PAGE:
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Famous, original statues and their copies

Some museums in Copenhagen offer free admission on Wednesday. The New (NY) Carlsberg Glyptotek Museum offers free admission on Sunday. With the weak U.S. dollar, admission can be up to US$20 each at some of these places so we try to take advantage of the free days. We headed over to the Glyptotek this past Sunday. It is located right across the street from Tivoli. Needless to say, the kids would have much rather been involved in the screaming we could hear coming from riders across the street.

Copenhagen Denmark

(Sorry for more pictures of Copenhagen clouds, but they can hardly be missed. Notice the reflections of clouds in the front door pane as well.) 

We made no preparations in terms of research as to what one can see at the Glyptotek beforehand. They have a large selection of ancient works and pieces you normally don’t see in quantity outside of Italy. It reminded me of Italian museums I visited three years ago.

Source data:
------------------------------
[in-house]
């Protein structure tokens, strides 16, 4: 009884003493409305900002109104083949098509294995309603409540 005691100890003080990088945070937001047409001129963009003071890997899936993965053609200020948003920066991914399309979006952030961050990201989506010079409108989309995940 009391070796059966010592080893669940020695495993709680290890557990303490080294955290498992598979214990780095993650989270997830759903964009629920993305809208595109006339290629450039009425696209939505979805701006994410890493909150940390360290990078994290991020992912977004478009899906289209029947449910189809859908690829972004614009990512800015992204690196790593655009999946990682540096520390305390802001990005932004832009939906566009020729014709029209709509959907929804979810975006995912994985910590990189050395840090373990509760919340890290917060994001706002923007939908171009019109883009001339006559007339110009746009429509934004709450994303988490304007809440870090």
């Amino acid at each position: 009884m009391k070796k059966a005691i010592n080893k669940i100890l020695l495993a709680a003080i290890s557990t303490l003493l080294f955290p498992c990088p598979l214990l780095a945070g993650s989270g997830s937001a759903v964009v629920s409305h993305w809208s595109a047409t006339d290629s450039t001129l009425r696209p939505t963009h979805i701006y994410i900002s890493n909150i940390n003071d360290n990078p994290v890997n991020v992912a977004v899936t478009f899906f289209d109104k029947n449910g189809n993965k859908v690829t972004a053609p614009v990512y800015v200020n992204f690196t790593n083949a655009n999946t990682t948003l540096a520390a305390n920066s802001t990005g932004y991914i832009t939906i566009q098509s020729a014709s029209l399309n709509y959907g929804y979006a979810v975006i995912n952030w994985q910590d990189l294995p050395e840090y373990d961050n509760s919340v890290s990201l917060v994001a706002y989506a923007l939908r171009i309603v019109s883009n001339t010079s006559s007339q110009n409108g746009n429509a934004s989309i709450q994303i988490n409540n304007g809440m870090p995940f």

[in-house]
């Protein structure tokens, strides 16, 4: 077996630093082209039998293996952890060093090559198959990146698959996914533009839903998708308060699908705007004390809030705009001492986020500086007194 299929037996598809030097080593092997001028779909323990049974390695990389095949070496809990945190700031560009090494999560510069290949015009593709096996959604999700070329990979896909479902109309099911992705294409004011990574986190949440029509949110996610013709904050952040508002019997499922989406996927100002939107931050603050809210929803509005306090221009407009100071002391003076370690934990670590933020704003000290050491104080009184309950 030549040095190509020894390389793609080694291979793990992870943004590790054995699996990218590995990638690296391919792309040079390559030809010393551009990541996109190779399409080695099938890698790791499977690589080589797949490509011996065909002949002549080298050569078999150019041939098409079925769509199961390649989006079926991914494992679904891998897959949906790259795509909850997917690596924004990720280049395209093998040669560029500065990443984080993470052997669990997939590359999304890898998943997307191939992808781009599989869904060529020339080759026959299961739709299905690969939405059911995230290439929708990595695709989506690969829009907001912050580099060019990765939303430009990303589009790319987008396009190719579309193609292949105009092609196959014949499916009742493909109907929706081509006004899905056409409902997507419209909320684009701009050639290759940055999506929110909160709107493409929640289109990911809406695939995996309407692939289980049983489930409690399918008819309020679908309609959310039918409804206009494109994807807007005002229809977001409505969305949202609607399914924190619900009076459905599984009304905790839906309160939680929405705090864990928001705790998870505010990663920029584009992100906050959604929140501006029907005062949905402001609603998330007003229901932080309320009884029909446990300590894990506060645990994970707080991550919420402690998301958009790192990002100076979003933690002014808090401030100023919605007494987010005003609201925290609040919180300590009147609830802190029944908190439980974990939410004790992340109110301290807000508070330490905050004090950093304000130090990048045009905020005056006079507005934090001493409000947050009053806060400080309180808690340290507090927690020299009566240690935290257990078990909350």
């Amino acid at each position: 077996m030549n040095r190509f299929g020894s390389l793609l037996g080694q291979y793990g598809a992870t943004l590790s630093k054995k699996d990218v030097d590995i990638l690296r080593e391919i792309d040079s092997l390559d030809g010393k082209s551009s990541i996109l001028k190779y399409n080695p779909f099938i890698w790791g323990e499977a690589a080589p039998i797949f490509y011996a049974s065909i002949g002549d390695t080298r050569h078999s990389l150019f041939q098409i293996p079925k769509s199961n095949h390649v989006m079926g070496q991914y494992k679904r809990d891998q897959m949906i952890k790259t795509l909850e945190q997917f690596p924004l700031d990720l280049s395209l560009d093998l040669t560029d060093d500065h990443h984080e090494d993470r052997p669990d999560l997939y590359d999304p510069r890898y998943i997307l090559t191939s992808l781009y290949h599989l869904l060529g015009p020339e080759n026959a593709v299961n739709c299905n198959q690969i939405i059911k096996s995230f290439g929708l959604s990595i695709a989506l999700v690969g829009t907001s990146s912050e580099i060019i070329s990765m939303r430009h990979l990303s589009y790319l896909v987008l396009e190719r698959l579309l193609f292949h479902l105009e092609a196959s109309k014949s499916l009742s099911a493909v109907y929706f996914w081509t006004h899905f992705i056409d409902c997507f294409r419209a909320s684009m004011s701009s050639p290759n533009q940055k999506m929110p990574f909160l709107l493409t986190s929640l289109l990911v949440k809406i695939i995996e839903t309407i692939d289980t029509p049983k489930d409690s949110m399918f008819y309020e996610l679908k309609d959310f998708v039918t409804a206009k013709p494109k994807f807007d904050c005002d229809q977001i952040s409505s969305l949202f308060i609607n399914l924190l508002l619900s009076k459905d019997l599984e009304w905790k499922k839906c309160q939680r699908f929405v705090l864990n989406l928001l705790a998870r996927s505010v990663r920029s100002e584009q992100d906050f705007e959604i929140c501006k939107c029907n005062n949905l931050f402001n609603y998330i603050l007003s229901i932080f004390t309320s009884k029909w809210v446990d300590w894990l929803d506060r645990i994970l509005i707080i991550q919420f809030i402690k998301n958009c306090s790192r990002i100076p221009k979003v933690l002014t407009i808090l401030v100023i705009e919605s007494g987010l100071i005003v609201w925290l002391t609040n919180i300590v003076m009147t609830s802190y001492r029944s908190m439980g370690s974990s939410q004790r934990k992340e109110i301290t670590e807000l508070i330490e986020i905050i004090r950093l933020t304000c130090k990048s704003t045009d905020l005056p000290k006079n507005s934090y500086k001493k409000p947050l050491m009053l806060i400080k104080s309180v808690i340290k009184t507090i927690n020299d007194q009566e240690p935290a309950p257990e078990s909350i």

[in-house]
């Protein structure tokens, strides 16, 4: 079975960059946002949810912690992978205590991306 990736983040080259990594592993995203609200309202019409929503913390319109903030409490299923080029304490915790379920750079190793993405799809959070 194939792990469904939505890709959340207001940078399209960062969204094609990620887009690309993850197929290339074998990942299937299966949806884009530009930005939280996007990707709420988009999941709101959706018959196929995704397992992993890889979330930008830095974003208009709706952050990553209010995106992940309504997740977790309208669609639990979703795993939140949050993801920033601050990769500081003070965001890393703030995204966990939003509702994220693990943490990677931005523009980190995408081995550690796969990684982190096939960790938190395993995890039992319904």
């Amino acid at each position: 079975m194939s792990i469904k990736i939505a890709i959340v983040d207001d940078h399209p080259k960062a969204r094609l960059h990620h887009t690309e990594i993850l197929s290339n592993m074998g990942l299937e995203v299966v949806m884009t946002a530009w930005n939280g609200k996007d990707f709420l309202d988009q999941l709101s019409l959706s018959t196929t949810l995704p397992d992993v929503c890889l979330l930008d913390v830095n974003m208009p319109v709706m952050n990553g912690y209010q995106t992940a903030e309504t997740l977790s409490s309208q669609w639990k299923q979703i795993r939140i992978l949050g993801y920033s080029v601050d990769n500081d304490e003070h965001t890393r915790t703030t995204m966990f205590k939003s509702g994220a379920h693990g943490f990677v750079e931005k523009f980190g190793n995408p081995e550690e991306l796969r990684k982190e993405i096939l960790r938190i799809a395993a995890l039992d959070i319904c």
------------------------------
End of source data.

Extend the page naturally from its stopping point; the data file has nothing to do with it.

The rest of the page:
Just as we were about to leave (as the kids were really tired of the place) I noticed a room off to the left that we hadn’t gone into. I took a quick peak in to find a large collection of Auguste Rodin’s pieces including The Thinker and The Kiss. I thought we’d see both in Paris next month, not Copenhagen now, so this was a surprise that seemed somehow wrong. It turns out that there are over 20 casts or copies of The Thinker that Rodin made and Copenhagen has one of them.

Copenhagen Denmark

The Kiss is a bit more rare as there are only three, large marble versions that Rodin made. The Glyptotek has one of the three. There are many bronze casts of The Kiss.

The Sirens is in the background

Later in the day, we were sitting on a bench eating ice cream near a large church. We decided to look inside. After entering the church (Church of Our Lady or Vor Frue Kirke) we found statues of the apostles and a statue of the “Mormon Jesus.”

Bertel Thorvaldsen Mormon Jesus Christ

After returning “home” to our apartment in Frederiksberg and doing a bit of research online I found that the statue I had just photographed is the original Christus carved in 1821 by the famous Danish sculptor Bertel Thorvaldsen (whose work we have seen many times in Copenhagen now). The version in the Salt Lake City Visitors Center on Temple Square is a copy made more than a hundred years later. Now there are countless copies in Mormon churches and homes (much smaller versions of course) around the world.

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